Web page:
Larressingle: The Little Carcassonne of the Gers

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The mayor of the village of Larressingle invited our friends, Valérie Michel and Jean-François Vassal, to animate its medieval fortress.

Larressingle is a village of about 200 inhabitants in the department of the Gers, which is about a 2-hour drive west of our home.

Larressingle is known as the Little Carcassonne of the Gers because it is the smallest fortified village in France, while Carcassonne is home to the largest fortified Cité in the country. We wanted to visit this little fortress and support our friends’ work there.

Valérie and Jean-François’ business, Centre d’Histoire Vivante Médiévale / Institut Linguistique de Carcassonne (or ILC for short), brings to life the medieval world of Carcassonne and the region. Whenever you are here, you must take one of their tours of La Cité de Carcassonne; all our guests have been delighted!

The current mayor is an energetic champion of his village and its patrimony. He had visited Carcassonne and seen what Jean-François and Valérie do and know, and he wanted to bring that engagement to Larressingle. ILC organized a week of demonstrations and interactive events.

Meet with a chevalier (knight) and his lady from 5 to 9 August.
The Chivalrous Arts, and medieval daily life
Fourteenth Century weekend, 10 – 11 August
The art of the hunt, spinning yarn, making coins, carving stone, wielding of the lance and sword

But first, Larressingle. You can see from this aerial view the little fortress amid the rolling countryside of the Gers.

Source: Comité régional du Tourisme Midi Pyrénées

The village itself, just outside the walls of the fortress, is quaint and sleepy. Charming houses, all just a step away from the green countryside.

The fortress is so small that it takes only a few minutes to walk around its walls. The path above the dry moat looks into the residences within the stone walls, and out to the relaxed countryside.

The main entrance to the fortress is via a stone bridge over the dry moat.

Not all beings are welcome!

(No horses allowed)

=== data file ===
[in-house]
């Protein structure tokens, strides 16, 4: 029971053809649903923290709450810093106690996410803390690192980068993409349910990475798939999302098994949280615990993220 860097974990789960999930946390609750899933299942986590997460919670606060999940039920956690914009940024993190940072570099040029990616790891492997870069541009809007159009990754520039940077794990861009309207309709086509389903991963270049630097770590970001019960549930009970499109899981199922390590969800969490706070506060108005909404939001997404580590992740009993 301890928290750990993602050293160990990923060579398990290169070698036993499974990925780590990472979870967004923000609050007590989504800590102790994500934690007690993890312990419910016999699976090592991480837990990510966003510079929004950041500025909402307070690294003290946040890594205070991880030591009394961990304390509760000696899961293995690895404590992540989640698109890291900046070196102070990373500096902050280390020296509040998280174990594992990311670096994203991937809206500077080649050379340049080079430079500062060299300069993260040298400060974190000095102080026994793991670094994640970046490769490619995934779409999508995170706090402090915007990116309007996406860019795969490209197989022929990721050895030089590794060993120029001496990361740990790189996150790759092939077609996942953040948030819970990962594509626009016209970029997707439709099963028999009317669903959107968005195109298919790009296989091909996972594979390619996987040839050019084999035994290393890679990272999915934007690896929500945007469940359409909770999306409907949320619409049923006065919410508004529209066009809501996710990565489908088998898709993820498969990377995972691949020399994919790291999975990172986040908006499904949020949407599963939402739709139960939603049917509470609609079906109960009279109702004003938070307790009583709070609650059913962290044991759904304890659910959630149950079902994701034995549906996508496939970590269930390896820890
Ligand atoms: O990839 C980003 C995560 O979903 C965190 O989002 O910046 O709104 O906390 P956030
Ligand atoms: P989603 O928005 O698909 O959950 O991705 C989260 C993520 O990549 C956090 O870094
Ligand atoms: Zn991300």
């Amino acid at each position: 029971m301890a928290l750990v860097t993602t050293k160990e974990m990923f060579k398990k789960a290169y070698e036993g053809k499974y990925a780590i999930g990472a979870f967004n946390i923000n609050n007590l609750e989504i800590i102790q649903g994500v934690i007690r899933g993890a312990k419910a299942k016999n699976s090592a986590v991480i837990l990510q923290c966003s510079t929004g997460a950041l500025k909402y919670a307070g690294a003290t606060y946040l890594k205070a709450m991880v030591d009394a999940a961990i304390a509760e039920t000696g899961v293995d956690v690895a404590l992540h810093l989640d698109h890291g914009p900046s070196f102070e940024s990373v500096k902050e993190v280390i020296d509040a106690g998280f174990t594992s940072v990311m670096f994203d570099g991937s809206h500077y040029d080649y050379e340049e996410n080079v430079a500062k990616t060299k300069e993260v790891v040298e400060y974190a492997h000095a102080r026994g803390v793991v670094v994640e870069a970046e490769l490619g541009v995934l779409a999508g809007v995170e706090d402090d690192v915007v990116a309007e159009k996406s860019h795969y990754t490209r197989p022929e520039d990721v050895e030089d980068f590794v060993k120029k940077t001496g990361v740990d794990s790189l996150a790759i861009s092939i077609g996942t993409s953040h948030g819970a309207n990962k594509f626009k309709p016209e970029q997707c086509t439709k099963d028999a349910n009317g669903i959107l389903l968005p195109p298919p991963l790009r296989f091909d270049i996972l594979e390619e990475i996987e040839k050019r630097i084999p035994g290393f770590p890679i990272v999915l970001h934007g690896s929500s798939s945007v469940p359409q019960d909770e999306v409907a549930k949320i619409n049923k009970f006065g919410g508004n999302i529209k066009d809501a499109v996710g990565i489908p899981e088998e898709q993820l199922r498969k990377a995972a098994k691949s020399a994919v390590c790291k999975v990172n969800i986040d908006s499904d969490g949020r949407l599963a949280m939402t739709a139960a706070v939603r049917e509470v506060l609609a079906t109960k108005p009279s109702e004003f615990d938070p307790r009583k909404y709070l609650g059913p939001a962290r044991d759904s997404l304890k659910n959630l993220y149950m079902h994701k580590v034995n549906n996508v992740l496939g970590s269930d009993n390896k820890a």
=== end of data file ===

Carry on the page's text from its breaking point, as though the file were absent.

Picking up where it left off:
In the middle of the fortress rise the church and the shell of the old bishop’s residence. We were told that there are plans to renovate the residence to house a high-end restaurant and inn. We can only hope!

The circuit between the fortress walls and the church:

A bit of history: While a simple church was established in this place at the start of the 11th century, a fortified replacement wasn’t built until the next century. Because of the wars between England and France in this region in the 13th century, the local abbots built the fortress that we see today. In the 17th century, the fortress and church were abandoned in favor of more modern accommodations nearby in the region. At the end of the 18th century, the last bishop of the region pulled out all the wooden roof and structural members for reuse in his current abbey.

In 1920, Larressingle’s American-supported renaissance began. At that time, only three houses in the fortress were inhabited. Le Duc de Trévise, Edouard Mortier, decided that dilapidated Larressingle warranted resuscitation. The Duke first turned to the French people to raise money to reconstruct the village, but was unsuccessful. France was still recovering from WWI. His second approach was to tour the United States, giving lectures about French heritage. He intrigued two Boston women and in 1926 they helped form the “Boston Committee for Larressingle.’’ Mortier used the money raised to purchase 14 houses in the village. By the 1950s the houses were sold to people who promised to maintain them in a proper state.

Across from the main gate to the fortress, a single-room stone boutique sells Armagnac. Armagnac is a brandy made from specific local grapes in this region. Just as Cognac is made in the region of Cognac (north of here), Armagnac is made in Armagnac! A gregarious woman of a certain age animated the boutique. Good sales-person that she was (perhaps even the owner), she extolled the virtues and uniqueness of Armagnac, and hers in particular. Best sales technique is a tasting. First sample was a recent vintage: powerful, aromatic and sharp. Then an older vintage: deeper and smoother. And an even older vintage: OK, we’re hooked. We selected a 1990 vintage, which was actually in the middle of the range of vintages available, and rather reasonably priced. We were tasting on a warm summer day. Armagnac calls out for a cozy winter night in front of a crackling fire. We will set it aside for a few months.

Back to medieval demonstrations:

Jean-François and Valérie had an interesting observation about the visitors to Larressingle compared with those to La Cité de Carcassonne. At Carcassonne, while around two million people visit each year, Jean-François and Valérie’s experience is that the majority come just because it is one of those places that you’ve got to see; most aren’t that interested in its real history. On the other hand, the many fewer people who seek out Larressingle are knowledgeable and inquisitive. They are much more fun to spend time with.

We hope that that includes us.

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